The current iPhone OS SDK contains no official API support for USB syncing apps, but that hasn’t stopped persistent developers from getting around the issue by dropping their files into the iPhone’s DCIM folder and using private APIs to allow desktop apps to access your iPhone’s contents.
It was a hack, and developers knew Apple wouldn’t tolerate it forever, which makes it no surprise that several developers (including the makers of the popular e-reading app, Stanza, are now reporting that Apple is asking them to remove USB syncing capabilities from their apps.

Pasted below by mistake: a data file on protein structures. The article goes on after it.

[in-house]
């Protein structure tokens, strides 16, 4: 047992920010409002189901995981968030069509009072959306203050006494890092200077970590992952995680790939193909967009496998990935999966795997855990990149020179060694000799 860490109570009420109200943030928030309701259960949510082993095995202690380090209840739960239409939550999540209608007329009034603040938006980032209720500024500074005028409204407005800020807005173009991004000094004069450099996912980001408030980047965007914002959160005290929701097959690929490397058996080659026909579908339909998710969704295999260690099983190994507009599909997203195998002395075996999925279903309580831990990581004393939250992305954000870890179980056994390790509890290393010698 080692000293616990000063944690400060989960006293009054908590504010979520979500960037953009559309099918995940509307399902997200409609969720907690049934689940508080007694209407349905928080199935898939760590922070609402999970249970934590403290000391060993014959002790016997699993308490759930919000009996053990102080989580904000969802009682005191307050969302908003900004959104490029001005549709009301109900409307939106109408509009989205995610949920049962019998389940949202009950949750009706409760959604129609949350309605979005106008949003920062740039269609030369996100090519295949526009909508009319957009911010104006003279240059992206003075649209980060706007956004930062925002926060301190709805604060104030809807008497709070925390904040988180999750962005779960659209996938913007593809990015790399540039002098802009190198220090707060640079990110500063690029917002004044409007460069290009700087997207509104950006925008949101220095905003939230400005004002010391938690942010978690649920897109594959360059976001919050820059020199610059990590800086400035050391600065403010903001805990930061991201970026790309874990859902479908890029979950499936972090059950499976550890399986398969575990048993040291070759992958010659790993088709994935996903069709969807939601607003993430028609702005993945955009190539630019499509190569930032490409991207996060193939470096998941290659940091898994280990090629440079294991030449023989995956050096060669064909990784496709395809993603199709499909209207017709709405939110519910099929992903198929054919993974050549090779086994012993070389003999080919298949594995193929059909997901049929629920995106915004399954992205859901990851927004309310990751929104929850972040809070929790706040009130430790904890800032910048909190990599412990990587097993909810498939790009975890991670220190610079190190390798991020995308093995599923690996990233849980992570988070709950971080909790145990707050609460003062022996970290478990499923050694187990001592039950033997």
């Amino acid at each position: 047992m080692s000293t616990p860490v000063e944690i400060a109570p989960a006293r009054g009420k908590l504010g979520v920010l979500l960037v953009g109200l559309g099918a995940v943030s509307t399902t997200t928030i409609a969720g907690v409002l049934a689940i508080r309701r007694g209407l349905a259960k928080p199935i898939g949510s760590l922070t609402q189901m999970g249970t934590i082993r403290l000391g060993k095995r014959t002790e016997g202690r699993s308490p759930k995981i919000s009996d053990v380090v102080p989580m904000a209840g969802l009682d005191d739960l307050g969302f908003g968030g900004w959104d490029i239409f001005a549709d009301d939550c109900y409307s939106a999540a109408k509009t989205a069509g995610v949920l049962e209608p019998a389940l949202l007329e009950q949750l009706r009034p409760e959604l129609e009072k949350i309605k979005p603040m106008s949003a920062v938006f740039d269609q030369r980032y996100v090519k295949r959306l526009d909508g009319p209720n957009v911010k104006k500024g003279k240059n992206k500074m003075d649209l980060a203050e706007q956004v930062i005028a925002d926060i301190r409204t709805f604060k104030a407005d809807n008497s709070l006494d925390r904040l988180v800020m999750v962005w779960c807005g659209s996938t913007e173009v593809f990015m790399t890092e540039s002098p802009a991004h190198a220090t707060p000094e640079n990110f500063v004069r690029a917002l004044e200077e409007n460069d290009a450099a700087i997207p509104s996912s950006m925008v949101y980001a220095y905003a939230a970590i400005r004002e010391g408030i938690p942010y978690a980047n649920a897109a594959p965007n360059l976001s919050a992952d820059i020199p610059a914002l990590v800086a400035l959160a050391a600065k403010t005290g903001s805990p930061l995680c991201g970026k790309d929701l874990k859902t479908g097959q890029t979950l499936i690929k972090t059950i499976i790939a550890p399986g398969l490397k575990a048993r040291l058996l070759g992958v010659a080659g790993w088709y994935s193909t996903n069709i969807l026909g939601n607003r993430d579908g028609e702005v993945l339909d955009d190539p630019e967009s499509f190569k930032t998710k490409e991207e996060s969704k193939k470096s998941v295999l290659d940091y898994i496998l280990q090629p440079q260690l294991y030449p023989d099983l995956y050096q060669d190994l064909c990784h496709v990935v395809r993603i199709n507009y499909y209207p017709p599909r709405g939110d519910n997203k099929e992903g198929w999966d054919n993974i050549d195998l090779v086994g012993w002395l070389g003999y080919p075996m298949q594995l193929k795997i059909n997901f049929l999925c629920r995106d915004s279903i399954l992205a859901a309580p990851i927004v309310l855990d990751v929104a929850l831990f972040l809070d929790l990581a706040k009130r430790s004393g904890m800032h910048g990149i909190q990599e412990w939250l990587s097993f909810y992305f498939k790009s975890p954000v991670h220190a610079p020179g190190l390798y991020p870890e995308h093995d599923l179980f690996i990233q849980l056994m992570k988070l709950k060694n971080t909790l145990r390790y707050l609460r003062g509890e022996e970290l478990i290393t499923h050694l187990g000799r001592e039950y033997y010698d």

This is a temporary inconvenience, but not really a bad thing. The beta SDK for iPhone OS 3.2 has official APIs for accessing an on-device shared storage folder, which will allows an iPhone to be mounted as a readable and writable disk when plugged into a computer through USB.
End result? Official, less buggy USB app syncing support come the end of March. Just don’t upgrade any apps that currently use the DCIM method of USB syncing until iPhone OS 3.2 hits iTunes.